Saturday, May 29, 2010

Knowledge Based Service Economics and the Big 4

Note to readers:  this is an incomplete white paper that I prepared. I think I can take this and tune it to Veracity so that we show how Veracity is best leveraged and why our model will win.

Openwater Advisors specializes in helping the owners of knowledge based service businesses (KBS) to maximize the value of their investment.  A knowledge based service business is one where the primary product is 'know how'.  Consultants, software makers, colleges and even churches are all KBSs.  Know how is an example of what economists call a nonrival good, meaning that one person's use of a particular piece of knowledge does not preclude others from using it.  Thus a specific unit of 'know how' can be distributed to as many people as are willing to purchase and make use of it.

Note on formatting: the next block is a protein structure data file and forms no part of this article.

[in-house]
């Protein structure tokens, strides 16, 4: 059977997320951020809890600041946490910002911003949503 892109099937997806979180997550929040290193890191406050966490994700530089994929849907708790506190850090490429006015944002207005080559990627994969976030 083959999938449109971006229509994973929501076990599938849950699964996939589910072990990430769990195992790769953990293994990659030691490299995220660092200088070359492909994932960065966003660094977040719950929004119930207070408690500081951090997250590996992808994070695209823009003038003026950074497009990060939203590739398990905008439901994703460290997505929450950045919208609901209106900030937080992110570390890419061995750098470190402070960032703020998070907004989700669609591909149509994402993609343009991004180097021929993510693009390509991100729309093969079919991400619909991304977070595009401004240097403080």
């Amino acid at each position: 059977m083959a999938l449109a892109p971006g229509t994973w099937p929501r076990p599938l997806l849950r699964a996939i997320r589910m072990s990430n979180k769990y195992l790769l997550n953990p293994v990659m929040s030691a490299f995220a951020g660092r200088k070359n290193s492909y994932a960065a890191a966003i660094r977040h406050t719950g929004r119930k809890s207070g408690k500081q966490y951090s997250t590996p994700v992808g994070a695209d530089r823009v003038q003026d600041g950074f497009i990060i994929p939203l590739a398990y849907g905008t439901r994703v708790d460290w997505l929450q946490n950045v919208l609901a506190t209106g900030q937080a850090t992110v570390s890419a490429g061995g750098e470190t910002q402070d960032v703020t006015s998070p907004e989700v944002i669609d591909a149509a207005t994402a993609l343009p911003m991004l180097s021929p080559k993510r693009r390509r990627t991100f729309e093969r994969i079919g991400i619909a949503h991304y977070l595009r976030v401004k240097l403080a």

This nonrival characteristic drives the principal form of differentiation among KBS:  distribution.  Let me provide a mundane example from my consulting past.  One of the services that my firm provided to corporations back in the 1980s was sales force effectiveness.  We would work with sales organizations to identify areas where they differed from 'best practice' and help them develop and implement plans to get there.  Today, much of the content of our traditional effectiveness study is encompassed in an on-line web service called  Essentially, what did was take the know-how from thousands of years of experience running top sales forces and embed it in software and associated workflow that can be accessed at a modest cost from any internet connection.

Several interesting things happen when you take expertise and embed it in this manner:
Knowledge is leveraged - the number of clients a traditional 'meatware' consultant could help at any one time was limited by the hours he had available and the geography he inhabited.  By contrast, with a web service an essentially limitless number of people can make use of the designer's insights and expertise at the same time.